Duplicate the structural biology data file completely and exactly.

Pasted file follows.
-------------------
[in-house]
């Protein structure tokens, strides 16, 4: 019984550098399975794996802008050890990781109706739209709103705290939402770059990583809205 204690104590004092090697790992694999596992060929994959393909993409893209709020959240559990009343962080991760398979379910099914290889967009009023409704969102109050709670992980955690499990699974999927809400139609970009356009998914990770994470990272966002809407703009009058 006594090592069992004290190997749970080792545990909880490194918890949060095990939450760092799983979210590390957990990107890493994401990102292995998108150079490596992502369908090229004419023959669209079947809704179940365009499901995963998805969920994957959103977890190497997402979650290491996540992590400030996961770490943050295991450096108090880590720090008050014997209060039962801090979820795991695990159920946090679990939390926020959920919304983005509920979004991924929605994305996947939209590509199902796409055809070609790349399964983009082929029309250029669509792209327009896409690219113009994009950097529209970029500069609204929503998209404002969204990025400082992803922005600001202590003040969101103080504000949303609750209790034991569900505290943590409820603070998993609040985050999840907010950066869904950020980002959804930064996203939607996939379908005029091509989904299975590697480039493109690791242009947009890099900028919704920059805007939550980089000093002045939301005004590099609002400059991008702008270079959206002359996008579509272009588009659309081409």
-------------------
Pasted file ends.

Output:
[in-house]
């Protein structure tokens, strides 16, 4: 019984550098399975794996802008050890990781109706739209709103705290939402770059990583809205 204690104590004092090697790992694999596992060929994959393909993409893209709020959240559990009343962080991760398979379910099914290889967009009023409704969102109050709670992980955690499990699974999927809400139609970009356009998914990770994470990272966002809407703009009058 006594090592069992004290190997749970080792545990909880490194918890949060095990939450760092799983979210590390957990990107890493994401990102292995998108150079490596992502369908090229004419023959669209079947809704179940365009499901995963998805969920994957959103977890190497997402979650290491996540992590400030996961770490943050295991450096108090880590720090008050014997209060039962801090979820795991695990159920946090679990939390926020959920919304983005509920979004991924929605994305996947939209590509199902796409055809070609790349399964983009082929029309250029669509792209327009896409690219113009994009950097529209970029500069609204929503998209404002969204990025400082992803922005600001202590003040969101103080504000949303609750209790034991569900505290943590409820603070998993609040985050999840907010950066869904950020980002959804930064996203939607996939379908005029091509989904299975590697480039493109690791242009947009890099900028919704920059805007939550980089000093002045939301005004590099609002400059991008702008270079959206002359996008579509272009588009659309081409």